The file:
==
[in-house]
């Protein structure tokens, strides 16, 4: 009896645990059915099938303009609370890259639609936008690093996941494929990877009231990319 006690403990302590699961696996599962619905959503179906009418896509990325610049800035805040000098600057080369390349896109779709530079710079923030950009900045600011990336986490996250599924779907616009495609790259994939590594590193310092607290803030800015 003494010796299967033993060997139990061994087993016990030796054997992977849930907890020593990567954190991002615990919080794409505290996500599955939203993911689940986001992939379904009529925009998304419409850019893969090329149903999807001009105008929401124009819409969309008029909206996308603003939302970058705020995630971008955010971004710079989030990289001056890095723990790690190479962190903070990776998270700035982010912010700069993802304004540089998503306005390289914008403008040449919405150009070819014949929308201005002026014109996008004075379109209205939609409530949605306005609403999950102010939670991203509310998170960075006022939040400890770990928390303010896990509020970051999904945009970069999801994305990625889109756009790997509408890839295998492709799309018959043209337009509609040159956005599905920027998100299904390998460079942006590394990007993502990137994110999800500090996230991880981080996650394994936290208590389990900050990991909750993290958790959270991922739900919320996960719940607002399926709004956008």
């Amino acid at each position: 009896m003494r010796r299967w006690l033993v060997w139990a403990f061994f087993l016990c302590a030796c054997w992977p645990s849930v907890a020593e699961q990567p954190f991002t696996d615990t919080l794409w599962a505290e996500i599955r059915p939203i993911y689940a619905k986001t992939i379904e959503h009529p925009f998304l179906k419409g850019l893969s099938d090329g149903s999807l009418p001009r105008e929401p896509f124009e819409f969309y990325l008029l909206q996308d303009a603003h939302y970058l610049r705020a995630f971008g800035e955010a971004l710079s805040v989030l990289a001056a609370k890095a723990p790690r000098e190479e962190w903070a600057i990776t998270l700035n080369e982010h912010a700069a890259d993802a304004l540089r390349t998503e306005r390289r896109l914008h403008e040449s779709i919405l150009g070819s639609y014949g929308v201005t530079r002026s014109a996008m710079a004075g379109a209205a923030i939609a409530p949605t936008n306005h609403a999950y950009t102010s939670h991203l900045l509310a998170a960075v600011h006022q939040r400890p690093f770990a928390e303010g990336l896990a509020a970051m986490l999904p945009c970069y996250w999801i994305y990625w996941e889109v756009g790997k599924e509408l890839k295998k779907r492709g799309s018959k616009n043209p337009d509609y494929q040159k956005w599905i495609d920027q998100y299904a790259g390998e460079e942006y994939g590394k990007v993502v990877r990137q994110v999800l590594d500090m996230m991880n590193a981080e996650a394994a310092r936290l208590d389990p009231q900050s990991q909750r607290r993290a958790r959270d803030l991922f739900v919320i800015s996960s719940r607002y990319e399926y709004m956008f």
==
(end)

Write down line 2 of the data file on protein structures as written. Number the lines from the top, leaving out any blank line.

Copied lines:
């Protein structure tokens, strides 16, 4: 009896645990059915099938303009609370890259639609936008690093996941494929990877009231990319 006690403990302590699961696996599962619905959503179906009418896509990325610049800035805040000098600057080369390349896109779709530079710079923030950009900045600011990336986490996250599924779907616009495609790259994939590594590193310092607290803030800015 003494010796299967033993060997139990061994087993016990030796054997992977849930907890020593990567954190991002615990919080794409505290996500599955939203993911689940986001992939379904009529925009998304419409850019893969090329149903999807001009105008929401124009819409969309008029909206996308603003939302970058705020995630971008955010971004710079989030990289001056890095723990790690190479962190903070990776998270700035982010912010700069993802304004540089998503306005390289914008403008040449919405150009070819014949929308201005002026014109996008004075379109209205939609409530949605306005609403999950102010939670991203509310998170960075006022939040400890770990928390303010896990509020970051999904945009970069999801994305990625889109756009790997509408890839295998492709799309018959043209337009509609040159956005599905920027998100299904390998460079942006590394990007993502990137994110999800500090996230991880981080996650394994936290208590389990900050990991909750993290958790959270991922739900919320996960719940607002399926709004956008």